The Six Pilates Principles

March 14, 2016

Pilates has exploded in popularity over the past several years in the US, and Evolve Fitness classes are no exception. For men and women of all ages, we’ve found that pilates is consistently one of our most popular group exercise classes in both Cambridge and Framingham, and interest only seems to grow with each passing year.

Have you ever wondered what the hype is all about?

Pilates focuses on core strength and exercises both mind and body to develop stability, stamina, balance and flexibility. There are countless benefits to a regular practice, but in this article, we want to focus on some of the core principles of the methodology that some members might not be familiar with. Known as the “six principles of pilates”, these fundamental teachings are an integral component of any worthwhile class, and understanding them will go a long way towards preparing you to begin a regular practice of your own. 

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1. Centering

The first principle of pilates is centering. The center of our bodies, typically thought of as the area of the pelvis just below the navel, is a hugely important but often under-appreciated muscle group. In a pilates class, all movement originates from the center, with the ultimate goal being to strengthen the core. It’s a little known fact that a great deal of lower back problems originate due to tension and lack of strength in the core, and developing this critical muscle group can have a huge impact on quality of life for those struggling with back pain.

Typically, in a pilates class, the goal is to contract the abdomen (or core) without holding the breath, strengthening the area over time and easing tension in the muscles associated with the spine and major organs.

2. Control

In pilates, similar to yoga, control is the name of the game. It’s not about exertion or exhaustion, but rather deliberate, dedicated motion. When we exert control and mindfulness over our movements, we’re more likely to produce positive results and less likely to injure ourselves. The goal is to dedicate full attention to each and every movement, no matter how big or small, and in doing so, we workout both body and mind. 

3. Flow

Going hand in hand with control, and also somewhat similar to yoga, smooth, flowing movements are a central pillar of pilates. Each exercise and movement has a distinct beginning, middle and end, and transitioning seamlessly between them is the end goal. We want to try to avoid quick, jerky, hasty movements, instead opting for deliberate, fluid motion. It might take a few weeks of regular practice, but when you do feel the flow of a pilates class, your workouts will never be the same.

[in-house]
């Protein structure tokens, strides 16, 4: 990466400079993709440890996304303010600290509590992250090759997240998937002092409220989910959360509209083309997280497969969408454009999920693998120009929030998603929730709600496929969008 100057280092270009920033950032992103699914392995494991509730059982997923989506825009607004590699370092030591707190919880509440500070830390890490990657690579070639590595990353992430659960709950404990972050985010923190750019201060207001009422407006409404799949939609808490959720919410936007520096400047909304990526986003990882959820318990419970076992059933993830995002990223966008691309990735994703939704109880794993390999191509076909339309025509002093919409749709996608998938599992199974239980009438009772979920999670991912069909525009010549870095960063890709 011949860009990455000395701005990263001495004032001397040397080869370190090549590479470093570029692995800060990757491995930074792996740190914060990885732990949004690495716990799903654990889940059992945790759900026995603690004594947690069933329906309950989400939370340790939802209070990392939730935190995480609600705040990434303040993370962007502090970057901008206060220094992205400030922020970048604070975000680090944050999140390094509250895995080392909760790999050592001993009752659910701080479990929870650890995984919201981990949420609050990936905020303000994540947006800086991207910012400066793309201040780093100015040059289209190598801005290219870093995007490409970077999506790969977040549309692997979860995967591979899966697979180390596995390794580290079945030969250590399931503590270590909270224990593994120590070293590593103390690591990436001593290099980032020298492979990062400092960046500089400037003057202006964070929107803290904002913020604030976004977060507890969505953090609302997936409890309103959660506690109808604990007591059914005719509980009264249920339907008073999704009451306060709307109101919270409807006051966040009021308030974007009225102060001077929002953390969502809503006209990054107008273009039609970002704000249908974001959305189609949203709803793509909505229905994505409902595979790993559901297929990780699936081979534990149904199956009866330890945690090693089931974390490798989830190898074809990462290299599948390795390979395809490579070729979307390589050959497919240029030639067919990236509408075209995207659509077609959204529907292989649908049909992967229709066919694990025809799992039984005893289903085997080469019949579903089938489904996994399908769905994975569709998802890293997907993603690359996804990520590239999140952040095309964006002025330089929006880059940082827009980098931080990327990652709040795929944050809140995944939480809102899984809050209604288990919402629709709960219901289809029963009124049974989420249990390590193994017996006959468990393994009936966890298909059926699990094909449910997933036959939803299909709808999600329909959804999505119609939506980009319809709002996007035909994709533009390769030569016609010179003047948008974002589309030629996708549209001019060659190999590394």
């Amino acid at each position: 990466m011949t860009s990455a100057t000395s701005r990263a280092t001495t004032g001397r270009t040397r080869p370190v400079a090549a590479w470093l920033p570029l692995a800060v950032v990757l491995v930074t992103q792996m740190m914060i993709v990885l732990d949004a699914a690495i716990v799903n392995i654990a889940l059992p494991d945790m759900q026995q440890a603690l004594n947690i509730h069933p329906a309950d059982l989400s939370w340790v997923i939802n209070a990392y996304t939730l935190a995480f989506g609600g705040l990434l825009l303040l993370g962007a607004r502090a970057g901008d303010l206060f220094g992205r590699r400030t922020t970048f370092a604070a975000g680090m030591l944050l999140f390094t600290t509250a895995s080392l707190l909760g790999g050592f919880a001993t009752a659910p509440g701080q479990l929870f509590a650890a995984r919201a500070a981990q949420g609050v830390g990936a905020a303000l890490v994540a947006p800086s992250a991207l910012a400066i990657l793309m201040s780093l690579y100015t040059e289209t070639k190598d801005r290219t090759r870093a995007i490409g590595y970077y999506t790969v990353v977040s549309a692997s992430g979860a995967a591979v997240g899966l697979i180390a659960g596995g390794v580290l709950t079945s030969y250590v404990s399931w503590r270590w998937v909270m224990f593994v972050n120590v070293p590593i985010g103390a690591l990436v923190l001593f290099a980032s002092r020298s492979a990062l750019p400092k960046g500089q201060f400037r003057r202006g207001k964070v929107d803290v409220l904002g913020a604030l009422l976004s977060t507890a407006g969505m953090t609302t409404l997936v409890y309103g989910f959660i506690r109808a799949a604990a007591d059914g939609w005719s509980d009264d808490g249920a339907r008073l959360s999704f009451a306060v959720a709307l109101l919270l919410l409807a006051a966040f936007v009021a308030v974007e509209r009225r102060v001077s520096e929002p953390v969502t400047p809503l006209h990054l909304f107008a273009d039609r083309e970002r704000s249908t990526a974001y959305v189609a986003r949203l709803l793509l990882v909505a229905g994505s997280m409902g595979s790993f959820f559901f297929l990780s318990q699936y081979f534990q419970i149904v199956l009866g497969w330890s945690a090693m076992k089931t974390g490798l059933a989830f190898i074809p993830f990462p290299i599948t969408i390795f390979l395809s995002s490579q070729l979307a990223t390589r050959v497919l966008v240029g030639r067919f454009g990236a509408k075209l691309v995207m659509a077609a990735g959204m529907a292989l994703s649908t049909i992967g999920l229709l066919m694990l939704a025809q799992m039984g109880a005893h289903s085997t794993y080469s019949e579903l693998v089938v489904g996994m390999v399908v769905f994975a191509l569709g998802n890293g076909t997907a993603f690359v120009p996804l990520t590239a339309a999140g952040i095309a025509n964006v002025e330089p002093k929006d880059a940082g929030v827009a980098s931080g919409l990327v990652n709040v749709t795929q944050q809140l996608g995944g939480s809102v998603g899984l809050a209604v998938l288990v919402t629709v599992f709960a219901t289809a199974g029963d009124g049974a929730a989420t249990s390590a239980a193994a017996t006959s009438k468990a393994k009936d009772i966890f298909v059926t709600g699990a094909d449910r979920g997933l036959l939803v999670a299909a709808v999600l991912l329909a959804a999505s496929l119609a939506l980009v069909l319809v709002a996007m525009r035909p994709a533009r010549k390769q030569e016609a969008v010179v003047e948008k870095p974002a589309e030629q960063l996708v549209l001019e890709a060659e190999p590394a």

4. Breath

After control and flow, the next principle of pilates that you want to keep in mind is breath. When we exercise controlled breathing, maintaining fluid and controlled motion becomes that much easier. Unlike in yoga, most pilates practices recommended inhaling through the nose and exhaling through the mouth, but you still want to maintain a deliberate and controlled pace. Practicing a purposeful breathing pattern allows the body to filter oxygen thoroughly to each muscle being used during the exercise, and similar to lifting weights or stretching, breathing can play a surprisingly crucial role in achieving full range of motion.

5. Precision

Precise movement is the foundation of a successful pilates class. Knowing that each motion serves a distinct purpose, the goal is to move with clarity, executing each step to the best of your ability. Precision can take some time to achieve of course, but perfection isn’t the point. By striving for precision with every step, no matter how big or small, we can train both the mind and body to achieve greater stability, strength, and focus. With pilates, the emphasis is always on quality over quantity.

6. Concentration

Taken together with precision, concentration is the final principle of pilates. By focusing on controlled, precise movement, we can achieve greater concentration. And by improving concentration, you’ll find that movements become more precise automatically. It’s truly a symbiotic ecosystem.

Pilates is an exercise of both mind and body, and you might find that after participating regularly for a few weeks, you’ll be able to concentrate better in other areas of your life too. Whether it’s work, school, or simply day-to-day existence, clarity of thought and attention can work wonders for your overall spirit.

Give It A Try

At Evolve Fitness in both Cambridge and Framingham, MA, pilates and other group exercise classes are included with the already low price of most memberships. 

What do you have to lose? There’s a reason that pilates is quickly becoming one of the most popular ways to stay fit in the world, and the six principles are just the beginning. 

So sign up for a free five day pass today, or stop by one of our locations to talk to a qualified fitness instructor. Our award-winning staff will be more than happy to help you get started on the path towards living well, in both mind, body and spirit.